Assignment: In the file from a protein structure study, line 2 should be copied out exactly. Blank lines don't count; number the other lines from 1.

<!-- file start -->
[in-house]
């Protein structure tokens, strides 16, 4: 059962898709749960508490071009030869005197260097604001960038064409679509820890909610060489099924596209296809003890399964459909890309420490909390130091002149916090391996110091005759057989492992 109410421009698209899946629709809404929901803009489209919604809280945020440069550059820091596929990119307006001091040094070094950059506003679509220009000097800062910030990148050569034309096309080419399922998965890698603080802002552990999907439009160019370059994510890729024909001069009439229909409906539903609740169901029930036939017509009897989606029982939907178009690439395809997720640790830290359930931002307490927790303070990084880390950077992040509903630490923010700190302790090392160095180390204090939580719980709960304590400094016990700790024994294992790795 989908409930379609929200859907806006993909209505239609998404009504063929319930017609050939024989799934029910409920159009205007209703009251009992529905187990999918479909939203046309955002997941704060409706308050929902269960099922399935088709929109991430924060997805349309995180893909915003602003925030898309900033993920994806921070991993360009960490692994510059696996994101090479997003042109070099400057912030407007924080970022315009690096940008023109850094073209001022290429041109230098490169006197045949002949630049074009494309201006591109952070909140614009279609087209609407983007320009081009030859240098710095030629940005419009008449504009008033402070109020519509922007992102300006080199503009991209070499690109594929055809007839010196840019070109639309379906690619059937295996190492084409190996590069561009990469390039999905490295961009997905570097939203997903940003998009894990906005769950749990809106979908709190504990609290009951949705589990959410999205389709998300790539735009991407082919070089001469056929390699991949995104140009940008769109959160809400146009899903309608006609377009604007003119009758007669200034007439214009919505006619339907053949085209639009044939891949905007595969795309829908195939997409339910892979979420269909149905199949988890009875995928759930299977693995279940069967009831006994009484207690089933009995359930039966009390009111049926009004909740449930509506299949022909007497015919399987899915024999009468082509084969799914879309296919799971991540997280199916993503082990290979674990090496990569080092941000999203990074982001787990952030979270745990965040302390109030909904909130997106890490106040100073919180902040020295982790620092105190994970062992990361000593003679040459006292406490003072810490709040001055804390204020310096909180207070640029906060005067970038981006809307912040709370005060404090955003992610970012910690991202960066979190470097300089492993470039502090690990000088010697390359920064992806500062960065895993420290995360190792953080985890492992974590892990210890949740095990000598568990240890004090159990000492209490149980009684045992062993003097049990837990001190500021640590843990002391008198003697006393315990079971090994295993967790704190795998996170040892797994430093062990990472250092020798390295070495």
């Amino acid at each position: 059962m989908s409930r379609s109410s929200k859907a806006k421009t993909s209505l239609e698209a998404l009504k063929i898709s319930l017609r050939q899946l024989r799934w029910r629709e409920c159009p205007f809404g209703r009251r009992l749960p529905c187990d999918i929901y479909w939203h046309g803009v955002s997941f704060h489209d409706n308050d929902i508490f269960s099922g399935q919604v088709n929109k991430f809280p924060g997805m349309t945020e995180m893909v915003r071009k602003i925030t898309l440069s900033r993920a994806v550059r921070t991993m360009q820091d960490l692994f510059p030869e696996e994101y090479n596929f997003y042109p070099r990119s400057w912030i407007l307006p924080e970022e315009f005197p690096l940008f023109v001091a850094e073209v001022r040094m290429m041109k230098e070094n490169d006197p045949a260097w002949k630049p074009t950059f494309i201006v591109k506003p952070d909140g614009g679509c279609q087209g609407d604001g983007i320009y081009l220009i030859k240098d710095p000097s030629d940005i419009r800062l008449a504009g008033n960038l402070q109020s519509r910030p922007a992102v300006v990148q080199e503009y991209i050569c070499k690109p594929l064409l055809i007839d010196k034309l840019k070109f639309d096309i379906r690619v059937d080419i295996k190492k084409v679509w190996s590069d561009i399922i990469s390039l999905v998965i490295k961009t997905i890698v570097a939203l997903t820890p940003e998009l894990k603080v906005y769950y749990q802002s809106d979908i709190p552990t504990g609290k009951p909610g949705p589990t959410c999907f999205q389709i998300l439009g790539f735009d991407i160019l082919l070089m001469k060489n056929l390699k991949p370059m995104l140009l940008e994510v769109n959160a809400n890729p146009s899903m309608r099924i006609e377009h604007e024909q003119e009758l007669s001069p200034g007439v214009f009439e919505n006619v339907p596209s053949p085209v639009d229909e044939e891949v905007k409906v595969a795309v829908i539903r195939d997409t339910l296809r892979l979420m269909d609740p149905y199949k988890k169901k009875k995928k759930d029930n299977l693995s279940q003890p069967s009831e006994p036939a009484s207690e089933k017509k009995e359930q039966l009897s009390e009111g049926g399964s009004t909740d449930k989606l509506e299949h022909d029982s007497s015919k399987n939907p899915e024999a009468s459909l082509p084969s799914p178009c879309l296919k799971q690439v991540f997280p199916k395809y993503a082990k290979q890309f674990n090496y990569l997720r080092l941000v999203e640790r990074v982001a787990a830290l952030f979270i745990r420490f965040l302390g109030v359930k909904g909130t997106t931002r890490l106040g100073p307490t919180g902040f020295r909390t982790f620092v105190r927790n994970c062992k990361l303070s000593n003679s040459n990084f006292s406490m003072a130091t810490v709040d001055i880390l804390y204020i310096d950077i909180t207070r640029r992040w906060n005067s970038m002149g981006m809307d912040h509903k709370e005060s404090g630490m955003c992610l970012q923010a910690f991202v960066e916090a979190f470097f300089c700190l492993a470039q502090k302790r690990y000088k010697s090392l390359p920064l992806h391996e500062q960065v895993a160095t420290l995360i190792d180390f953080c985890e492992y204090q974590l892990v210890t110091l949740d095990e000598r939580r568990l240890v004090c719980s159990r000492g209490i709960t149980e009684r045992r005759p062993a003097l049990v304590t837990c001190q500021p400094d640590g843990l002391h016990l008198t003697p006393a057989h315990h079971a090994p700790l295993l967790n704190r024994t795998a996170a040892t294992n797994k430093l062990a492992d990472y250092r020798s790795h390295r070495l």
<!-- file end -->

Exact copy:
């Protein structure tokens, strides 16, 4: 059962898709749960508490071009030869005197260097604001960038064409679509820890909610060489099924596209296809003890399964459909890309420490909390130091002149916090391996110091005759057989492992 109410421009698209899946629709809404929901803009489209919604809280945020440069550059820091596929990119307006001091040094070094950059506003679509220009000097800062910030990148050569034309096309080419399922998965890698603080802002552990999907439009160019370059994510890729024909001069009439229909409906539903609740169901029930036939017509009897989606029982939907178009690439395809997720640790830290359930931002307490927790303070990084880390950077992040509903630490923010700190302790090392160095180390204090939580719980709960304590400094016990700790024994294992790795 989908409930379609929200859907806006993909209505239609998404009504063929319930017609050939024989799934029910409920159009205007209703009251009992529905187990999918479909939203046309955002997941704060409706308050929902269960099922399935088709929109991430924060997805349309995180893909915003602003925030898309900033993920994806921070991993360009960490692994510059696996994101090479997003042109070099400057912030407007924080970022315009690096940008023109850094073209001022290429041109230098490169006197045949002949630049074009494309201006591109952070909140614009279609087209609407983007320009081009030859240098710095030629940005419009008449504009008033402070109020519509922007992102300006080199503009991209070499690109594929055809007839010196840019070109639309379906690619059937295996190492084409190996590069561009990469390039999905490295961009997905570097939203997903940003998009894990906005769950749990809106979908709190504990609290009951949705589990959410999205389709998300790539735009991407082919070089001469056929390699991949995104140009940008769109959160809400146009899903309608006609377009604007003119009758007669200034007439214009919505006619339907053949085209639009044939891949905007595969795309829908195939997409339910892979979420269909149905199949988890009875995928759930299977693995279940069967009831006994009484207690089933009995359930039966009390009111049926009004909740449930509506299949022909007497015919399987899915024999009468082509084969799914879309296919799971991540997280199916993503082990290979674990090496990569080092941000999203990074982001787990952030979270745990965040302390109030909904909130997106890490106040100073919180902040020295982790620092105190994970062992990361000593003679040459006292406490003072810490709040001055804390204020310096909180207070640029906060005067970038981006809307912040709370005060404090955003992610970012910690991202960066979190470097300089492993470039502090690990000088010697390359920064992806500062960065895993420290995360190792953080985890492992974590892990210890949740095990000598568990240890004090159990000492209490149980009684045992062993003097049990837990001190500021640590843990002391008198003697006393315990079971090994295993967790704190795998996170040892797994430093062990990472250092020798390295070495």